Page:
Removing the Word “Alien” from our Laws is a Necessary Step to Address Racism and Trauma in Immigrant Communities | The Center for Victims of Torture

Removing the Word “Alien” from our Laws is a Necessary Step to Address Racism and Trauma in Immigrant Communities

Thursday, May 6, 2021

Andrea Cárcamo is CVT senior policy counsel, and Ariel Zarate, MA, LSW, is a mental health and psychosocial support technical advisor and intern in the CVT Washington, DC office.

 

Imagine arriving in what you believe to be a safe haven, a land of liberty and opportunity, after fleeing violence and persecution, only to realize that you are considered an alien – and this identity takes priority over you being considered a mother, a lawyer, a son  . . .  anyone.

The way the word “alien” is used in the U.S. today is deeply troubling. It is applied to all immigrants, including those attempting to seek asylum here. Instead of finding support and help, they are labeled as alien, both in legal and informal usage. The effects are dehumanizing and contribute to racism as well as impacting the mental and physical health of those marginalized by the word. While the Biden administration’s recent move away from the use of the term “illegal alien” is a welcome step, as is his attempt to do away with the word by including its removal in the U.S. Citizenship Act, Congress should take immediate steps to eradicate this term from our laws.

The word “alien” is culturally synonymous with a creature from another planet, and translates that way into many foreign languages. This highlights the effect of its use: to other, to separate, to distance “us” from “them,” to dehumanize. “Being an ‘alien’ is not who we are, it is not the fiber of our being,” said Gloria, an undocumented woman from Uganda. The word conveys an ugly lie. “I am not an alien. I am a human being. I just happen to come from a different country,” said Ndeye, a legal permanent resident from Senegal.

When asylum seekers arrive in the U.S. after an arduous journey, their identity is often scrutinized, they are often detained, their suffering is often questioned, and their personhood is often relegated to what is called an “A number.” The “A” stands for alien. This A number is the primary means the Department of Homeland Security and other agencies use to identify them until they become U.S. citizens—something that takes many years and is not possible for some due to restrictions in obtaining citizenship. As the key to accessing needed services and employment, this A number becomes a very real element of their identity in the U.S.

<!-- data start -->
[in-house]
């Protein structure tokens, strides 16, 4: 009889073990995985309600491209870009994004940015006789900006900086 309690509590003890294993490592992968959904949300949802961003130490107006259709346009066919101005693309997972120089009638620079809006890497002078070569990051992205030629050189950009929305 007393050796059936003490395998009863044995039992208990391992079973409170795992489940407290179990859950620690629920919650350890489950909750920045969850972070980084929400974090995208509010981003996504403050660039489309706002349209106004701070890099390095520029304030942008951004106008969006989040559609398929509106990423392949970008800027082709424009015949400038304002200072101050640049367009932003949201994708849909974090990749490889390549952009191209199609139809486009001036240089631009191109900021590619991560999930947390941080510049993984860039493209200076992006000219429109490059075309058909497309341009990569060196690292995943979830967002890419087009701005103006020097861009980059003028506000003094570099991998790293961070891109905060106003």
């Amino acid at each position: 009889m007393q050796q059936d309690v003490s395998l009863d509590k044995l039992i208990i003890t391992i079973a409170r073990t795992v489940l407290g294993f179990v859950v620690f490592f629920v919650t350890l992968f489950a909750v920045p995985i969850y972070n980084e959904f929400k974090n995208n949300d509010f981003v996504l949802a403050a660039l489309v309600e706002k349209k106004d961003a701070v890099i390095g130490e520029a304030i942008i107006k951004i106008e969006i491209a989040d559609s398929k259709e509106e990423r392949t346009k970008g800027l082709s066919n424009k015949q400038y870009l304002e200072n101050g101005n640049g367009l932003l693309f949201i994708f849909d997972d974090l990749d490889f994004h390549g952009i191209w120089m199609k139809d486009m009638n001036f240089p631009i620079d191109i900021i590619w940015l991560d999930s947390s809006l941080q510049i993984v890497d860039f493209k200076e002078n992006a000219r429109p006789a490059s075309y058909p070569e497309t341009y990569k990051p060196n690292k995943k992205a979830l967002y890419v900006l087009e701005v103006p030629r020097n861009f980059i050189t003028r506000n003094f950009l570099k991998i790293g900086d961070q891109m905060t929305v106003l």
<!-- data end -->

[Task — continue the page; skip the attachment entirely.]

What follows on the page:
In addition, the use of the word “alien” enables racism by taking away the most sacred aspect of beings: their humanity. The term is most often used to refer to migrants of color. Dehumanizing language contributes to a perception of certain people as “other” or inferior and is often used with aversion. Casting “others” as dangerous is an egregious form of this dehumanization and has been shown to reflect in the function of our social cognition that facilitates atrocities, torture and genocide. These non-human classifications can vilify others who then become targets for anger and hate crimes as seen in the tragic killings in Atlanta and other recent acts of hatred, racism and violence against Asian Americans. As Nga Vương-Sandoval, a Vietnamese refugee and community advocate from Denver, Colorado, told us, “The minute you objectify or dehumanize [a person], you no longer view them as worthy of rights, privileges or even compassion. This perspective creates animosity and nullifies the person. In turn, this toxic normalization serves as justification for someone to inflict harm against another.”

The use of this word to describe non-citizens will continue to be acceptable as long as it is embedded in our laws. It is a plague in the Immigration and Nationality Act (INA). In a recent search, the word “alien” came up 3,244 times. The INA is written by Congress and incorporated in the Code of Federal Regulations, so it is no surprise that the use of the word “alien” continues to be generally acceptable. By giving license to anyone to continue using the term, xenophobia is enhanced, inclusion of immigrants into U.S. society is hindered, and psychological damage is inflicted upon immigrant communities.    

Isolation, fear, anxiety and depressive symptoms only scratch the surface of the psychological toll of discrimination and anti-immigrant language. Media cycles filled with anti-immigrant rhetoric and dehumanizing language fuel discrimination and take a toll on the self-esteem and wellbeing of immigrant communities. The environment of violence and discrimination created by this label creates chronic stress that affects the bodies and minds of those who are othered. Beyond the toll that chronic stress takes on the body is the psychological impact of being relegated to the margins through this word. “It’s degrading and derogatory. [It makes] me feel like I don’t belong, like an outsider,” Ndeye explained. In addition, Gloria described, “It’s very upsetting when you are made to feel less than everyone else . . . it truly breaks my heart.”

And some who are on the receiving end of this dehumanizing term even begin to believe it: “If an individual repeatedly calls you a certain name time over time, there is a self-fulfilling prophecy element and you may start believing some, if not all of it.” Nga said. “Fortunately, I have a strong sense of self-identity and am not impacted by such debasing words.”

As the fight for a just immigration system presses on, these women are clear: the word is a harmful tool of racist systems that needs to be replaced.

 

 

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